CBO: Medicare deal adds $141 billion to deficit

CBO: Medicare deal adds $141 billion to deficit

The bipartisan deal in the House to repeal automatic payment cuts to doctors under Medicare would increase the deficit by $141 billion over 10 years, the Congressional Budget Office said Wednesday.

But the congressional scorekeeper also found that the bill would cost less than keeping the current payment rates in place for a decade.

Supporters of the bill argue the second projection matters more, because lawmakers have never allowed the automatic cuts from the sustainable growth rate (SGR) to take effect. The CBO assumes that those cuts are in place when projecting that the bill adds to deficits.

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"The nonpartisan Congressional Budget Office confirmed today that H.R. 2, bipartisan legislation to strengthen Medicare and permanently repeal the Sustainable Growth Rate (SGR), will save taxpayers money and put the nation’s budget on a more sustainable path," Speaker John BoehnerJohn BoehnerJuan Williams: GOP fumbles on healthcare The Hill's 12:30 Report The new dealmaking in Congress reveals an old truth: majority wins MORE's (R-Ohio) office said in a statement.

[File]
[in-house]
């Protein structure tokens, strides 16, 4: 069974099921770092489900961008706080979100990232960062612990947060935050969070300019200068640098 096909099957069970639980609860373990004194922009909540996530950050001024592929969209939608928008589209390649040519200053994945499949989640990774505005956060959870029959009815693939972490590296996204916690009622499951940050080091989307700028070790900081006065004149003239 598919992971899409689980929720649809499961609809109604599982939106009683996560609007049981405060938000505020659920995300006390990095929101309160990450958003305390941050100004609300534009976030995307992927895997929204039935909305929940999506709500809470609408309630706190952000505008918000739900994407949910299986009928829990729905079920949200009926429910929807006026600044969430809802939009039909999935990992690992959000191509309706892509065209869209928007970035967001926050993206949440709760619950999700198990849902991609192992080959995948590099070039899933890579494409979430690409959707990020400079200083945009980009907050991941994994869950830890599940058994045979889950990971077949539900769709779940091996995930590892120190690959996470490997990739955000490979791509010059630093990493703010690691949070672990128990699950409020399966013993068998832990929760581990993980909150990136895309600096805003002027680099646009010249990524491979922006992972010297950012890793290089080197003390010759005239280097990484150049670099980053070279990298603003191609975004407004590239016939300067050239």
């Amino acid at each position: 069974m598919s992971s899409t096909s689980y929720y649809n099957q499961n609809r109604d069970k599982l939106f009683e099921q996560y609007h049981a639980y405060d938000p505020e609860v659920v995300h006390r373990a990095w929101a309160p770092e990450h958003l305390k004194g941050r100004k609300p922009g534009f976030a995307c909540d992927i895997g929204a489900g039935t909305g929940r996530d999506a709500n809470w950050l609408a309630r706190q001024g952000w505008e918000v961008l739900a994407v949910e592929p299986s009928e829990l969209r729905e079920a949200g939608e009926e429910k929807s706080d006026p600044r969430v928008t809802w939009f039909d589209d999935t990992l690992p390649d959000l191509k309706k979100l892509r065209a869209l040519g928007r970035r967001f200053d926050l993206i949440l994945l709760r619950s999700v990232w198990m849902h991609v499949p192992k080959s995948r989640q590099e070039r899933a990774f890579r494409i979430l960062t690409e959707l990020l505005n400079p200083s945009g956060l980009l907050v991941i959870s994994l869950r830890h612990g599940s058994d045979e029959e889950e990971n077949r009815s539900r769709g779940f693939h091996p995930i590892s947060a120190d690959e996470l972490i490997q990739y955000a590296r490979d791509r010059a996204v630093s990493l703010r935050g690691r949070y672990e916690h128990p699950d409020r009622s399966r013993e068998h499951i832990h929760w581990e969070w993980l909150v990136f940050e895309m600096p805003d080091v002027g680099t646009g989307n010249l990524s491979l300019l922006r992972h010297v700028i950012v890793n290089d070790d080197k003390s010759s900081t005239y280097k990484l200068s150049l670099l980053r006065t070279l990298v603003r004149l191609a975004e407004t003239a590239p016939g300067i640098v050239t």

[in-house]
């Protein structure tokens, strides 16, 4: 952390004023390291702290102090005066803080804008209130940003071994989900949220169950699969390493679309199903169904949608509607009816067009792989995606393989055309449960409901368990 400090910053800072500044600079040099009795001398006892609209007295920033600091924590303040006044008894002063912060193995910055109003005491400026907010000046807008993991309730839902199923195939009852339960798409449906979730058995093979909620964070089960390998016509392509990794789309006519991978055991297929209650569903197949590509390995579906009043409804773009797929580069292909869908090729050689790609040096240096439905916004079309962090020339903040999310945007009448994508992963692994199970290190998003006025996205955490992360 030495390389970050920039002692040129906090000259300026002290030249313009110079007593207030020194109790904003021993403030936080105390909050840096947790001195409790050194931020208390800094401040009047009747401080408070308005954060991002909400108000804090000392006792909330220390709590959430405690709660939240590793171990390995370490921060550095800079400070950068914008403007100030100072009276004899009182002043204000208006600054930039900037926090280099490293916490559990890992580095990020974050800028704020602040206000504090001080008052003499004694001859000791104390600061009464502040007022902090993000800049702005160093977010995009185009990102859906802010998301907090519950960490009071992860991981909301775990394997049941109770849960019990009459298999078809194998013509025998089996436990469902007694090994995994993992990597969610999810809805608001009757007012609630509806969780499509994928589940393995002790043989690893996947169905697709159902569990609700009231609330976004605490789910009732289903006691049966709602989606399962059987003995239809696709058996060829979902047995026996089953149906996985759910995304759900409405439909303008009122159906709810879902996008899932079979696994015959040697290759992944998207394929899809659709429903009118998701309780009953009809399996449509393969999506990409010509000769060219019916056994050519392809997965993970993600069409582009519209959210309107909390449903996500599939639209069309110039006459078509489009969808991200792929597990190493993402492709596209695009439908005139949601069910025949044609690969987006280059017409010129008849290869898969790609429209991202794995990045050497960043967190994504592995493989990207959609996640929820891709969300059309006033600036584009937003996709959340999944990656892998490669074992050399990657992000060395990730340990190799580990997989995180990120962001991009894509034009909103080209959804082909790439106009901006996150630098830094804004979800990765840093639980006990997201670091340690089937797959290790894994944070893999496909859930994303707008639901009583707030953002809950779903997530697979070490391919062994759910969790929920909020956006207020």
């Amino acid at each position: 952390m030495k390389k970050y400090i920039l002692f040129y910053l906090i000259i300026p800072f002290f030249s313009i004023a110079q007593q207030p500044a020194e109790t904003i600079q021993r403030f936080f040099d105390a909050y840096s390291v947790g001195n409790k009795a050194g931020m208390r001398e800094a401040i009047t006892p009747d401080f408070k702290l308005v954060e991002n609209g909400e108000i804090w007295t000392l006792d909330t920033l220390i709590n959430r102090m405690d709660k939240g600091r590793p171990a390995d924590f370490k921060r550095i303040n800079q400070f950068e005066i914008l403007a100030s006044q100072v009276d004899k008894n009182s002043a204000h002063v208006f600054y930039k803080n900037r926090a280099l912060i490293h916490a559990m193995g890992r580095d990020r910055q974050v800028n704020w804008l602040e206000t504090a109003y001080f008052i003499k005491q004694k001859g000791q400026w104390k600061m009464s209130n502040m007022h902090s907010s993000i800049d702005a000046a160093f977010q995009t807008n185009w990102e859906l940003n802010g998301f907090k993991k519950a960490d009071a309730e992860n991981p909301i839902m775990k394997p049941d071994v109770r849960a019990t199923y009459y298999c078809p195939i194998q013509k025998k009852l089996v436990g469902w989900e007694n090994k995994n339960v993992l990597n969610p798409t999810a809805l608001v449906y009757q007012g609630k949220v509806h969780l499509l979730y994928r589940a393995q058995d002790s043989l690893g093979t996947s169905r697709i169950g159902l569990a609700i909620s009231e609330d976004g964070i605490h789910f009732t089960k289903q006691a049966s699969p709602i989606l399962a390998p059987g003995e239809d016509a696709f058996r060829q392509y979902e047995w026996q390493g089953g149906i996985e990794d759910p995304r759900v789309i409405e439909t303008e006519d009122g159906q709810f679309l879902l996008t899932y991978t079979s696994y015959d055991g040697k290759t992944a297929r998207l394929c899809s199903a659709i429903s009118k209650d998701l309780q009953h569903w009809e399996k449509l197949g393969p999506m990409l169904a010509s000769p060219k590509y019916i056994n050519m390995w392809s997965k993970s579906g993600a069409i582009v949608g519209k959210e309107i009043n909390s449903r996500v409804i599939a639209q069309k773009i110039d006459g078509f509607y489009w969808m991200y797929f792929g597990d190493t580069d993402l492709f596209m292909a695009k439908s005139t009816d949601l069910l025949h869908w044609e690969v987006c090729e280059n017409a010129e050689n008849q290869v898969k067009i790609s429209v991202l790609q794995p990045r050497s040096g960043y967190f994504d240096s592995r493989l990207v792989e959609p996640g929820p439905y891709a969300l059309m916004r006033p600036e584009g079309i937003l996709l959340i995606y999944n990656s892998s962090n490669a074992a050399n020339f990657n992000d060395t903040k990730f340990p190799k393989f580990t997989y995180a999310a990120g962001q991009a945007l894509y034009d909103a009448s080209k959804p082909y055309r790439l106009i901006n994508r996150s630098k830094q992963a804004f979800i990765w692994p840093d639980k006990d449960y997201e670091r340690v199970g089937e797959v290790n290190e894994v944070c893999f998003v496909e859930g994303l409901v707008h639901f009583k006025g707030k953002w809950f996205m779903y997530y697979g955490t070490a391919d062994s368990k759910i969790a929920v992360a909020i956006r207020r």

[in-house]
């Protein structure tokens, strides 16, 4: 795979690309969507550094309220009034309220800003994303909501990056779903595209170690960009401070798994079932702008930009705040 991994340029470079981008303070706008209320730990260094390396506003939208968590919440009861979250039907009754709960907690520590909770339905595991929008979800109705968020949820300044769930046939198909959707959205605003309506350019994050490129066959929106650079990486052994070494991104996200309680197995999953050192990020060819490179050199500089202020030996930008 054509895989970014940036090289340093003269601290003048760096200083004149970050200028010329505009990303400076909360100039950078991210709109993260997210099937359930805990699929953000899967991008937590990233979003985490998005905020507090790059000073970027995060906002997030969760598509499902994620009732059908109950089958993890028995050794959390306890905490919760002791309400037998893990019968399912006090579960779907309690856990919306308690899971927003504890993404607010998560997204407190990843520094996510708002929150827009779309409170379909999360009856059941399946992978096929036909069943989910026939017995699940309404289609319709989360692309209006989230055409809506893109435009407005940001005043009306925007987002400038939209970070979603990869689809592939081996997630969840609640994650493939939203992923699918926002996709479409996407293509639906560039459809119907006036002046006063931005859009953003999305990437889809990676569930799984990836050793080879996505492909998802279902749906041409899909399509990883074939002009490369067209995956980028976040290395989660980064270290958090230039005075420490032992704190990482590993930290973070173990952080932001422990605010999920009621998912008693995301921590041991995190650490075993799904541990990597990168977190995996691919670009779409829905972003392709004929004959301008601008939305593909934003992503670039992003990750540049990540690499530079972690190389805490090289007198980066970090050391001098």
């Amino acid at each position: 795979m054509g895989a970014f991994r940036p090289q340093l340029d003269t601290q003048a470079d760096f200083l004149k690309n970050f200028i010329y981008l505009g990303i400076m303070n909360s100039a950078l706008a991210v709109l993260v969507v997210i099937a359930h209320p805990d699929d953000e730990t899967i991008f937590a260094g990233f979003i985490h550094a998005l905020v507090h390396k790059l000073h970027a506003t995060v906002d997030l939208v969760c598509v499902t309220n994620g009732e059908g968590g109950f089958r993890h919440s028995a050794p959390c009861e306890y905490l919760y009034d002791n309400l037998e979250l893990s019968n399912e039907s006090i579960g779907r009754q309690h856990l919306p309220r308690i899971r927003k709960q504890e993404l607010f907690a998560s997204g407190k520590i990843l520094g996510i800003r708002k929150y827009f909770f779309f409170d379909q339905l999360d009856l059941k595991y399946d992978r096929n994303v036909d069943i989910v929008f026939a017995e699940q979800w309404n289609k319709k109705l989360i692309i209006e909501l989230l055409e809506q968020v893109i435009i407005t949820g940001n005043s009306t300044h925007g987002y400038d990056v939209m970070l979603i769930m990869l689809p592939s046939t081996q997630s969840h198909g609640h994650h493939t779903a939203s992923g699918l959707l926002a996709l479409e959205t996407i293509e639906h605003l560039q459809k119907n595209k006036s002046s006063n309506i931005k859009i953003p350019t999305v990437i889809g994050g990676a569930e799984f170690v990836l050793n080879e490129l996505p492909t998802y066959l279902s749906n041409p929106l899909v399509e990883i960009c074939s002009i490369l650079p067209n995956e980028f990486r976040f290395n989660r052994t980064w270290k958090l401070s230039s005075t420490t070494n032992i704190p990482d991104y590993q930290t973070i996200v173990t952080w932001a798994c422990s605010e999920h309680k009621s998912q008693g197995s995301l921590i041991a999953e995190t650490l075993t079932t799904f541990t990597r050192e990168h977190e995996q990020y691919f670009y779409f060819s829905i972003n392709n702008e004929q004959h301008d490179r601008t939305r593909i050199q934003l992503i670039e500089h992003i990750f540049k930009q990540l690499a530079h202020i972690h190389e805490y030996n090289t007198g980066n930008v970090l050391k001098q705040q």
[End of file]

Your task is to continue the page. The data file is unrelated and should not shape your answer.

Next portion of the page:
BoehnerJohn BoehnerJuan Williams: GOP fumbles on healthcare The Hill's 12:30 Report The new dealmaking in Congress reveals an old truth: majority wins MORE's office points to the $900 million in savings compared to current payment rates, and highlighted how the CBO projects savings from the bill in the second decade.

Overall, the budget office found that $73 billion of the $214 billion cost of the legislation is offset through spending reductions and revenue increases.

The bill includes reforms to Medicare's payment system intended to make it incentivize quality rather than quantity in care.

The CBO said there is uncertainty in the projection of more than 10 years out, but that the most likely scenario is "small net savings."  

The Medicare legislation has gained support on both sides of the aisle, and appears headed for passage in the House on Thursday. 

Some Senate Democrats have raised objections to some of the offsets, such as making wealthier seniors pay a higher share of their premiums, but have not come out firmly against the bill. The CBO projects the premium provision would save $34 billion. 

Heritage Action for America, which opposes the bill because it is not fully paid for, announced a key vote against the legislation on Wednesday, pointing in part to the $141 billion in added deficits.

"Hearing that the SGR is going to be repealed without meaningful spending reductions is music to the ears of lobbyists around the country," it said in a statement. 

— This story was updated at 3:04 p.m.